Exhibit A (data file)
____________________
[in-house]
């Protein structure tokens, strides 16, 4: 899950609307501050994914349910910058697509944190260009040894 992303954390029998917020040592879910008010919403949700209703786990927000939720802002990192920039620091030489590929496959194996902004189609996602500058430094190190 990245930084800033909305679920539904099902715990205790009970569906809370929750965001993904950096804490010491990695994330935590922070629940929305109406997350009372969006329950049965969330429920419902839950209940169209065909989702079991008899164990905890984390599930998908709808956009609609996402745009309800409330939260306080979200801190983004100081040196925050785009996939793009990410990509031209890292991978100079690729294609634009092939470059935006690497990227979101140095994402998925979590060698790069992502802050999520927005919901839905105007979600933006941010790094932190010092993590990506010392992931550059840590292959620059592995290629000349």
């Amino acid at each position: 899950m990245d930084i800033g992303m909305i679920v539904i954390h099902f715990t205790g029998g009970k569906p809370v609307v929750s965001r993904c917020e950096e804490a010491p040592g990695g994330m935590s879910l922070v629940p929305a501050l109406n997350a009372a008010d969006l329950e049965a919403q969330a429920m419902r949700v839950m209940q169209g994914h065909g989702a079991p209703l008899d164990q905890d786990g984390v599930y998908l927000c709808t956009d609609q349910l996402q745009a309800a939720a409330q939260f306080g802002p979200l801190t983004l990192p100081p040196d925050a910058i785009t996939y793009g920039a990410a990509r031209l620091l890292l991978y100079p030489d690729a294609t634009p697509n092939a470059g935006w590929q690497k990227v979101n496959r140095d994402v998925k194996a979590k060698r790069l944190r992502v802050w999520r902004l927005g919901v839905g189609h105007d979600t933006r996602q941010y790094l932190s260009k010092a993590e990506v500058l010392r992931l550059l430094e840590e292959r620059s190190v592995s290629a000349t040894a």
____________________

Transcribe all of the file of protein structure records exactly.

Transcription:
[in-house]
């Protein structure tokens, strides 16, 4: 899950609307501050994914349910910058697509944190260009040894 992303954390029998917020040592879910008010919403949700209703786990927000939720802002990192920039620091030489590929496959194996902004189609996602500058430094190190 990245930084800033909305679920539904099902715990205790009970569906809370929750965001993904950096804490010491990695994330935590922070629940929305109406997350009372969006329950049965969330429920419902839950209940169209065909989702079991008899164990905890984390599930998908709808956009609609996402745009309800409330939260306080979200801190983004100081040196925050785009996939793009990410990509031209890292991978100079690729294609634009092939470059935006690497990227979101140095994402998925979590060698790069992502802050999520927005919901839905105007979600933006941010790094932190010092993590990506010392992931550059840590292959620059592995290629000349």
């Amino acid at each position: 899950m990245d930084i800033g992303m909305i679920v539904i954390h099902f715990t205790g029998g009970k569906p809370v609307v929750s965001r993904c917020e950096e804490a010491p040592g990695g994330m935590s879910l922070v629940p929305a501050l109406n997350a009372a008010d969006l329950e049965a919403q969330a429920m419902r949700v839950m209940q169209g994914h065909g989702a079991p209703l008899d164990q905890d786990g984390v599930y998908l927000c709808t956009d609609q349910l996402q745009a309800a939720a409330q939260f306080g802002p979200l801190t983004l990192p100081p040196d925050a910058i785009t996939y793009g920039a990410a990509r031209l620091l890292l991978y100079p030489d690729a294609t634009p697509n092939a470059g935006w590929q690497k990227v979101n496959r140095d994402v998925k194996a979590k060698r790069l944190r992502v802050w999520r902004l927005g919901v839905g189609h105007d979600t933006r996602q941010y790094l932190s260009k010092a993590e990506v500058l010392r992931l550059l430094e840590e292959r620059s190190v592995s290629a000349t040894a």